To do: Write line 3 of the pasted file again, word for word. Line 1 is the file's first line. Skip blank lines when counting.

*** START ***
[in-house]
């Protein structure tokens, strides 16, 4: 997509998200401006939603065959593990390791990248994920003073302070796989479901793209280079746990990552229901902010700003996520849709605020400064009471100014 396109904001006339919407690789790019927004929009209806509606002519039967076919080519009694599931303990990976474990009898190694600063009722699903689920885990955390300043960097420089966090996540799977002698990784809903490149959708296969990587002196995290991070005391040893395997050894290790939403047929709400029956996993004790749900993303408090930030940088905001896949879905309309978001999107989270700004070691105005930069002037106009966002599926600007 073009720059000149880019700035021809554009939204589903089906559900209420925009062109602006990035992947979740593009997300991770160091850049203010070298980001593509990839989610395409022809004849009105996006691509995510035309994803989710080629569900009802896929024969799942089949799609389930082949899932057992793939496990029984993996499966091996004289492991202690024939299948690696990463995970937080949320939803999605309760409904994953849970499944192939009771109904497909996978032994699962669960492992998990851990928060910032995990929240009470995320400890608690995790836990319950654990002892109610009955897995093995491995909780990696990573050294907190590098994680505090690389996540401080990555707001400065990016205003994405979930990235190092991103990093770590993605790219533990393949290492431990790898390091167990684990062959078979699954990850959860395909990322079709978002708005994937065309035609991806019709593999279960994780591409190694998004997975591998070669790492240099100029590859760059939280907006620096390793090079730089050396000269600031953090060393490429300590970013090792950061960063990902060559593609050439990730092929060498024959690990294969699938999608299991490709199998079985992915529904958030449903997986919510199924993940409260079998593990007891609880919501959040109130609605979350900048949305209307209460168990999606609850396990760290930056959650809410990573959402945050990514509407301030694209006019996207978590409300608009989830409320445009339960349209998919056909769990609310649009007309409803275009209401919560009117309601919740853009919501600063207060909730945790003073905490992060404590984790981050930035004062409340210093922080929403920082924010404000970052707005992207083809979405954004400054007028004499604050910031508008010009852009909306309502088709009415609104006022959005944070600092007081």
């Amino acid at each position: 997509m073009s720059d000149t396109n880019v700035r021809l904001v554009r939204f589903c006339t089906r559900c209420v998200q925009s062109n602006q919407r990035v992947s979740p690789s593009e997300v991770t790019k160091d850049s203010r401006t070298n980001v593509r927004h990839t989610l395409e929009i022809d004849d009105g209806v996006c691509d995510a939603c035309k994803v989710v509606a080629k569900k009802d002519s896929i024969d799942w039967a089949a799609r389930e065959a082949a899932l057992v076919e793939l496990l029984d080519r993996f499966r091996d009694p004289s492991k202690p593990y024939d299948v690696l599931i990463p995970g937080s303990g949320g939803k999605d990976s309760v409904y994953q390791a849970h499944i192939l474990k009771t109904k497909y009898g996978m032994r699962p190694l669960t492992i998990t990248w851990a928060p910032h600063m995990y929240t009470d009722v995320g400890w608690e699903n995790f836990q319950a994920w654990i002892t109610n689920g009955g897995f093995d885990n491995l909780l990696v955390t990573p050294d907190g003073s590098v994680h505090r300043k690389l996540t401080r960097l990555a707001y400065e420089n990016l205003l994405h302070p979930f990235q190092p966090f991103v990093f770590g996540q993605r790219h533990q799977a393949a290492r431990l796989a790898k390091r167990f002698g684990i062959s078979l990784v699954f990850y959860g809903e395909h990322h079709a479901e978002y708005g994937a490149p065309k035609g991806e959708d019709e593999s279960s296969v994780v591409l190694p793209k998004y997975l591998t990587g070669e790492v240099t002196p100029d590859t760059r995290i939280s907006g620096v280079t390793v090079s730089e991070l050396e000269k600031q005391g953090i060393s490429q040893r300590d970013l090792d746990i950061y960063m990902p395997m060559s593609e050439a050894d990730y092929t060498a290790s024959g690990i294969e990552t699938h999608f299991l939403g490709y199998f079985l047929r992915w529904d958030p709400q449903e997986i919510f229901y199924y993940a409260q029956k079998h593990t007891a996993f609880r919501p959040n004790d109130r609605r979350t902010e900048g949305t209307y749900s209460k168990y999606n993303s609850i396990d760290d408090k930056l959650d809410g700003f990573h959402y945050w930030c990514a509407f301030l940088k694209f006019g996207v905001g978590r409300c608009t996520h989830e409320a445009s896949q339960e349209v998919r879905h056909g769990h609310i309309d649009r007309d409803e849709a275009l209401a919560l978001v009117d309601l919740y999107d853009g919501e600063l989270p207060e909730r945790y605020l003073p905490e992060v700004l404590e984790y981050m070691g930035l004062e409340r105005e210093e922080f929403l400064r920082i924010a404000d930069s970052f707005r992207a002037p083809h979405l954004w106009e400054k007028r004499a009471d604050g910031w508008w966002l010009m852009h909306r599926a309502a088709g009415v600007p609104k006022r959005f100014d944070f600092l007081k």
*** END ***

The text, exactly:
């Amino acid at each position: 997509m073009s720059d000149t396109n880019v700035r021809l904001v554009r939204f589903c006339t089906r559900c209420v998200q925009s062109n602006q919407r990035v992947s979740p690789s593009e997300v991770t790019k160091d850049s203010r401006t070298n980001v593509r927004h990839t989610l395409e929009i022809d004849d009105g209806v996006c691509d995510a939603c035309k994803v989710v509606a080629k569900k009802d002519s896929i024969d799942w039967a089949a799609r389930e065959a082949a899932l057992v076919e793939l496990l029984d080519r993996f499966r091996d009694p004289s492991k202690p593990y024939d299948v690696l599931i990463p995970g937080s303990g949320g939803k999605d990976s309760v409904y994953q390791a849970h499944i192939l474990k009771t109904k497909y009898g996978m032994r699962p190694l669960t492992i998990t990248w851990a928060p910032h600063m995990y929240t009470d009722v995320g400890w608690e699903n995790f836990q319950a994920w654990i002892t109610n689920g009955g897995f093995d885990n491995l909780l990696v955390t990573p050294d907190g003073s590098v994680h505090r300043k690389l996540t401080r960097l990555a707001y400065e420089n990016l205003l994405h302070p979930f990235q190092p966090f991103v990093f770590g996540q993605r790219h533990q799977a393949a290492r431990l796989a790898k390091r167990f002698g684990i062959s078979l990784v699954f990850y959860g809903e395909h990322h079709a479901e978002y708005g994937a490149p065309k035609g991806e959708d019709e593999s279960s296969v994780v591409l190694p793209k998004y997975l591998t990587g070669e790492v240099t002196p100029d590859t760059r995290i939280s907006g620096v280079t390793v090079s730089e991070l050396e000269k600031q005391g953090i060393s490429q040893r300590d970013l090792d746990i950061y960063m990902p395997m060559s593609e050439a050894d990730y092929t060498a290790s024959g690990i294969e990552t699938h999608f299991l939403g490709y199998f079985l047929r992915w529904d958030p709400q449903e997986i919510f229901y199924y993940a409260q029956k079998h593990t007891a996993f609880r919501p959040n004790d109130r609605r979350t902010e900048g949305t209307y749900s209460k168990y999606n993303s609850i396990d760290d408090k930056l959650d809410g700003f990573h959402y945050w930030c990514a509407f301030l940088k694209f006019g996207v905001g978590r409300c608009t996520h989830e409320a445009s896949q339960e349209v998919r879905h056909g769990h609310i309309d649009r007309d409803e849709a275009l209401a919560l978001v009117d309601l919740y999107d853009g919501e600063l989270p207060e909730r945790y605020l003073p905490e992060v700004l404590e984790y981050m070691g930035l004062e409340r105005e210093e922080f929403l400064r920082i924010a404000d930069s970052f707005r992207a002037p083809h979405l954004w106009e400054k007028r004499a009471d604050g910031w508008w966002l010009m852009h909306r599926a309502a088709g009415v600007p609104k006022r959005f100014d944070f600092l007081k």